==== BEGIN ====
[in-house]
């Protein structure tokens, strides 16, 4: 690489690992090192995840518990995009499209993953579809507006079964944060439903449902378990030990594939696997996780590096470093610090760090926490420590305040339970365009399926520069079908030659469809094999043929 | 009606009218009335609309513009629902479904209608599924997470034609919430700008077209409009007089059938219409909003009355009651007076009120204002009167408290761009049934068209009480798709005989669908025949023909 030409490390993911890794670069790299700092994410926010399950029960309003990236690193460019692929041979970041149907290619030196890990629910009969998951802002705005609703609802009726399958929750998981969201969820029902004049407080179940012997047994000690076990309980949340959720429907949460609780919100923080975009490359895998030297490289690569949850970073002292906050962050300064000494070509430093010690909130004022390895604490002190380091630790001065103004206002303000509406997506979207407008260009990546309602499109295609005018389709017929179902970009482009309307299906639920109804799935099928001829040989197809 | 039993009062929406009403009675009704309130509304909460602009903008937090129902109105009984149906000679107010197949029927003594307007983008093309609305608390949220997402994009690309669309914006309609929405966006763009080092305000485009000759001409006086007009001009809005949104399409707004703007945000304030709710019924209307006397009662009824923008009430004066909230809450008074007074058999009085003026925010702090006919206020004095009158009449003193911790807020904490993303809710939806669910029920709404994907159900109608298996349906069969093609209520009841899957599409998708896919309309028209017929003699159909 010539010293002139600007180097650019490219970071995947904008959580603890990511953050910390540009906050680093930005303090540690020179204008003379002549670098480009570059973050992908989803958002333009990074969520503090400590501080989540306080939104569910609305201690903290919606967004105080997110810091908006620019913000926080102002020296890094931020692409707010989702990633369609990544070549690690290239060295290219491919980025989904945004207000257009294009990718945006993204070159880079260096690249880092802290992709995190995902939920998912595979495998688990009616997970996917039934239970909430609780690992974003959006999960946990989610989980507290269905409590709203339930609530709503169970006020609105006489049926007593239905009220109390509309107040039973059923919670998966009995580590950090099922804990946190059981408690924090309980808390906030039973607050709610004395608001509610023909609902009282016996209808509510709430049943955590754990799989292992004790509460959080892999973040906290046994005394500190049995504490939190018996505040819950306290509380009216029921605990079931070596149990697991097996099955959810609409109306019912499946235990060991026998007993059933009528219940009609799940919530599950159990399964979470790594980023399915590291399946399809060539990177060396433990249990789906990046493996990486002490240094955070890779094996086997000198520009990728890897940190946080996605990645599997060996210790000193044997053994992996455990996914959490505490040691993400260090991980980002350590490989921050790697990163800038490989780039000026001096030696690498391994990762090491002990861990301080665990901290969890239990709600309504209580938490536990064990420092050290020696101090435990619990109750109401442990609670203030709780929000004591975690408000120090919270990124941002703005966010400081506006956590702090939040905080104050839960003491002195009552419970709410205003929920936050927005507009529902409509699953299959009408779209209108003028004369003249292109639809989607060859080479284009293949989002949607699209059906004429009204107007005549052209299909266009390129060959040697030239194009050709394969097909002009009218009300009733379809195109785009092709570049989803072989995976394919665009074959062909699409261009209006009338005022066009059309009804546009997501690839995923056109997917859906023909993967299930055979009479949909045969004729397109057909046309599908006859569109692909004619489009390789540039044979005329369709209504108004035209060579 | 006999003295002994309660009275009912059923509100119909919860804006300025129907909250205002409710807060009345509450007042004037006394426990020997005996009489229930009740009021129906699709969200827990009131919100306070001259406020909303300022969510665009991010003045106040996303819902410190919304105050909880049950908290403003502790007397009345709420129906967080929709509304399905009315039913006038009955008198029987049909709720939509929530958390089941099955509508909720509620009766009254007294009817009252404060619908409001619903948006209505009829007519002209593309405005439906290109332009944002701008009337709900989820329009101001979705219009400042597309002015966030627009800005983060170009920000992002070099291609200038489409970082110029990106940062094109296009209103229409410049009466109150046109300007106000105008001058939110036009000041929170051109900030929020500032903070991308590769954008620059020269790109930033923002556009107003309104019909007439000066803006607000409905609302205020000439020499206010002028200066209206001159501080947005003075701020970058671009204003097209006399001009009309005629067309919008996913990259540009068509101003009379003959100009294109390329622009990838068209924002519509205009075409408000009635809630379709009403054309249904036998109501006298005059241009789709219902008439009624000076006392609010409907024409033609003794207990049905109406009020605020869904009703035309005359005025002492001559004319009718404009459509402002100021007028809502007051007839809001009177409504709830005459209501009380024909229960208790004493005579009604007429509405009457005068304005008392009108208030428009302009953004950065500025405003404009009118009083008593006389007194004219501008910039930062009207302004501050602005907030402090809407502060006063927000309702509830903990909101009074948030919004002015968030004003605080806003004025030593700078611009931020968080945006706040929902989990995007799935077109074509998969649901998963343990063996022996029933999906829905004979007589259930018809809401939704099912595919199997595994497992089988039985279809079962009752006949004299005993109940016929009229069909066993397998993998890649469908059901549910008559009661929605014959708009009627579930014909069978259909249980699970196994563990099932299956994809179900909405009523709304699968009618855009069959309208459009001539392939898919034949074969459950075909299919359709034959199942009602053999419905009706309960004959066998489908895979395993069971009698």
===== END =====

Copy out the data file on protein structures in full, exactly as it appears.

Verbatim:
[in-house]
């Protein structure tokens, strides 16, 4: 690489690992090192995840518990995009499209993953579809507006079964944060439903449902378990030990594939696997996780590096470093610090760090926490420590305040339970365009399926520069079908030659469809094999043929 | 009606009218009335609309513009629902479904209608599924997470034609919430700008077209409009007089059938219409909003009355009651007076009120204002009167408290761009049934068209009480798709005989669908025949023909 030409490390993911890794670069790299700092994410926010399950029960309003990236690193460019692929041979970041149907290619030196890990629910009969998951802002705005609703609802009726399958929750998981969201969820029902004049407080179940012997047994000690076990309980949340959720429907949460609780919100923080975009490359895998030297490289690569949850970073002292906050962050300064000494070509430093010690909130004022390895604490002190380091630790001065103004206002303000509406997506979207407008260009990546309602499109295609005018389709017929179902970009482009309307299906639920109804799935099928001829040989197809 | 039993009062929406009403009675009704309130509304909460602009903008937090129902109105009984149906000679107010197949029927003594307007983008093309609305608390949220997402994009690309669309914006309609929405966006763009080092305000485009000759001409006086007009001009809005949104399409707004703007945000304030709710019924209307006397009662009824923008009430004066909230809450008074007074058999009085003026925010702090006919206020004095009158009449003193911790807020904490993303809710939806669910029920709404994907159900109608298996349906069969093609209520009841899957599409998708896919309309028209017929003699159909 010539010293002139600007180097650019490219970071995947904008959580603890990511953050910390540009906050680093930005303090540690020179204008003379002549670098480009570059973050992908989803958002333009990074969520503090400590501080989540306080939104569910609305201690903290919606967004105080997110810091908006620019913000926080102002020296890094931020692409707010989702990633369609990544070549690690290239060295290219491919980025989904945004207000257009294009990718945006993204070159880079260096690249880092802290992709995190995902939920998912595979495998688990009616997970996917039934239970909430609780690992974003959006999960946990989610989980507290269905409590709203339930609530709503169970006020609105006489049926007593239905009220109390509309107040039973059923919670998966009995580590950090099922804990946190059981408690924090309980808390906030039973607050709610004395608001509610023909609902009282016996209808509510709430049943955590754990799989292992004790509460959080892999973040906290046994005394500190049995504490939190018996505040819950306290509380009216029921605990079931070596149990697991097996099955959810609409109306019912499946235990060991026998007993059933009528219940009609799940919530599950159990399964979470790594980023399915590291399946399809060539990177060396433990249990789906990046493996990486002490240094955070890779094996086997000198520009990728890897940190946080996605990645599997060996210790000193044997053994992996455990996914959490505490040691993400260090991980980002350590490989921050790697990163800038490989780039000026001096030696690498391994990762090491002990861990301080665990901290969890239990709600309504209580938490536990064990420092050290020696101090435990619990109750109401442990609670203030709780929000004591975690408000120090919270990124941002703005966010400081506006956590702090939040905080104050839960003491002195009552419970709410205003929920936050927005507009529902409509699953299959009408779209209108003028004369003249292109639809989607060859080479284009293949989002949607699209059906004429009204107007005549052209299909266009390129060959040697030239194009050709394969097909002009009218009300009733379809195109785009092709570049989803072989995976394919665009074959062909699409261009209006009338005022066009059309009804546009997501690839995923056109997917859906023909993967299930055979009479949909045969004729397109057909046309599908006859569109692909004619489009390789540039044979005329369709209504108004035209060579 | 006999003295002994309660009275009912059923509100119909919860804006300025129907909250205002409710807060009345509450007042004037006394426990020997005996009489229930009740009021129906699709969200827990009131919100306070001259406020909303300022969510665009991010003045106040996303819902410190919304105050909880049950908290403003502790007397009345709420129906967080929709509304399905009315039913006038009955008198029987049909709720939509929530958390089941099955509508909720509620009766009254007294009817009252404060619908409001619903948006209505009829007519002209593309405005439906290109332009944002701008009337709900989820329009101001979705219009400042597309002015966030627009800005983060170009920000992002070099291609200038489409970082110029990106940062094109296009209103229409410049009466109150046109300007106000105008001058939110036009000041929170051109900030929020500032903070991308590769954008620059020269790109930033923002556009107003309104019909007439000066803006607000409905609302205020000439020499206010002028200066209206001159501080947005003075701020970058671009204003097209006399001009009309005629067309919008996913990259540009068509101003009379003959100009294109390329622009990838068209924002519509205009075409408000009635809630379709009403054309249904036998109501006298005059241009789709219902008439009624000076006392609010409907024409033609003794207990049905109406009020605020869904009703035309005359005025002492001559004319009718404009459509402002100021007028809502007051007839809001009177409504709830005459209501009380024909229960208790004493005579009604007429509405009457005068304005008392009108208030428009302009953004950065500025405003404009009118009083008593006389007194004219501008910039930062009207302004501050602005907030402090809407502060006063927000309702509830903990909101009074948030919004002015968030004003605080806003004025030593700078611009931020968080945006706040929902989990995007799935077109074509998969649901998963343990063996022996029933999906829905004979007589259930018809809401939704099912595919199997595994497992089988039985279809079962009752006949004299005993109940016929009229069909066993397998993998890649469908059901549910008559009661929605014959708009009627579930014909069978259909249980699970196994563990099932299956994809179900909405009523709304699968009618855009069959309208459009001539392939898919034949074969459950075909299919359709034959199942009602053999419905009706309960004959066998489908895979395993069971009698």